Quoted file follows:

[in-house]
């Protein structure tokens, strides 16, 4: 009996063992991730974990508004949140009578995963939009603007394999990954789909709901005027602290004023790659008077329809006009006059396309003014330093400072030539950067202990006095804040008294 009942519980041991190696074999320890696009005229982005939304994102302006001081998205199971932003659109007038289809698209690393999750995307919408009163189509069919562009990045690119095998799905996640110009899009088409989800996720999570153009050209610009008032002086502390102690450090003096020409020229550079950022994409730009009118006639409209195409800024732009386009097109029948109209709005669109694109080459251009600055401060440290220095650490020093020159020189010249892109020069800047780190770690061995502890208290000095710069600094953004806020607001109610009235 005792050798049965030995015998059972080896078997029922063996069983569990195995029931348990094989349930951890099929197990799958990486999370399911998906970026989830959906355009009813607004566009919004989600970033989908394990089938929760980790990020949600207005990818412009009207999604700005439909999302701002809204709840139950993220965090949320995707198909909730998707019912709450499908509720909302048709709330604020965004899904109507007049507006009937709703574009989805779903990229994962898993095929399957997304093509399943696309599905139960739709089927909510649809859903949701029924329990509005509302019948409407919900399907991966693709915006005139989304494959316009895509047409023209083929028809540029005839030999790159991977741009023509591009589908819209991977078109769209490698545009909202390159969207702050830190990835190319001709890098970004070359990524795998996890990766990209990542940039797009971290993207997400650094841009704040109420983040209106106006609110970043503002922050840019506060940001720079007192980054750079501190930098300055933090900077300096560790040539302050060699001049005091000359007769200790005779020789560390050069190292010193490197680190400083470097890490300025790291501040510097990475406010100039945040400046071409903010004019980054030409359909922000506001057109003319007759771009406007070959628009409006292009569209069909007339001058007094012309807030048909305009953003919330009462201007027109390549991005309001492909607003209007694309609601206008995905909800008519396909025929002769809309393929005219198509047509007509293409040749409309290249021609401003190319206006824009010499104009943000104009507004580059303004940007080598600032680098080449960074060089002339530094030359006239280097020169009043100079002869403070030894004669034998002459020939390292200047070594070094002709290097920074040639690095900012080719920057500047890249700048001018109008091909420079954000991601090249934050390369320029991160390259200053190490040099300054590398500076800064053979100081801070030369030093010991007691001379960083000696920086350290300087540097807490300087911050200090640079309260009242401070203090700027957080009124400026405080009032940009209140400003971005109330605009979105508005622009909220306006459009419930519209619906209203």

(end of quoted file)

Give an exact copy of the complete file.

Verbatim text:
[in-house]
């Protein structure tokens, strides 16, 4: 009996063992991730974990508004949140009578995963939009603007394999990954789909709901005027602290004023790659008077329809006009006059396309003014330093400072030539950067202990006095804040008294 009942519980041991190696074999320890696009005229982005939304994102302006001081998205199971932003659109007038289809698209690393999750995307919408009163189509069919562009990045690119095998799905996640110009899009088409989800996720999570153009050209610009008032002086502390102690450090003096020409020229550079950022994409730009009118006639409209195409800024732009386009097109029948109209709005669109694109080459251009600055401060440290220095650490020093020159020189010249892109020069800047780190770690061995502890208290000095710069600094953004806020607001109610009235 005792050798049965030995015998059972080896078997029922063996069983569990195995029931348990094989349930951890099929197990799958990486999370399911998906970026989830959906355009009813607004566009919004989600970033989908394990089938929760980790990020949600207005990818412009009207999604700005439909999302701002809204709840139950993220965090949320995707198909909730998707019912709450499908509720909302048709709330604020965004899904109507007049507006009937709703574009989805779903990229994962898993095929399957997304093509399943696309599905139960739709089927909510649809859903949701029924329990509005509302019948409407919900399907991966693709915006005139989304494959316009895509047409023209083929028809540029005839030999790159991977741009023509591009589908819209991977078109769209490698545009909202390159969207702050830190990835190319001709890098970004070359990524795998996890990766990209990542940039797009971290993207997400650094841009704040109420983040209106106006609110970043503002922050840019506060940001720079007192980054750079501190930098300055933090900077300096560790040539302050060699001049005091000359007769200790005779020789560390050069190292010193490197680190400083470097890490300025790291501040510097990475406010100039945040400046071409903010004019980054030409359909922000506001057109003319007759771009406007070959628009409006292009569209069909007339001058007094012309807030048909305009953003919330009462201007027109390549991005309001492909607003209007694309609601206008995905909800008519396909025929002769809309393929005219198509047509007509293409040749409309290249021609401003190319206006824009010499104009943000104009507004580059303004940007080598600032680098080449960074060089002339530094030359006239280097020169009043100079002869403070030894004669034998002459020939390292200047070594070094002709290097920074040639690095900012080719920057500047890249700048001018109008091909420079954000991601090249934050390369320029991160390259200053190490040099300054590398500076800064053979100081801070030369030093010991007691001379960083000696920086350290300087540097807490300087911050200090640079309260009242401070203090700027957080009124400026405080009032940009209140400003971005109330605009979105508005622009909220306006459009419930519209619906209203």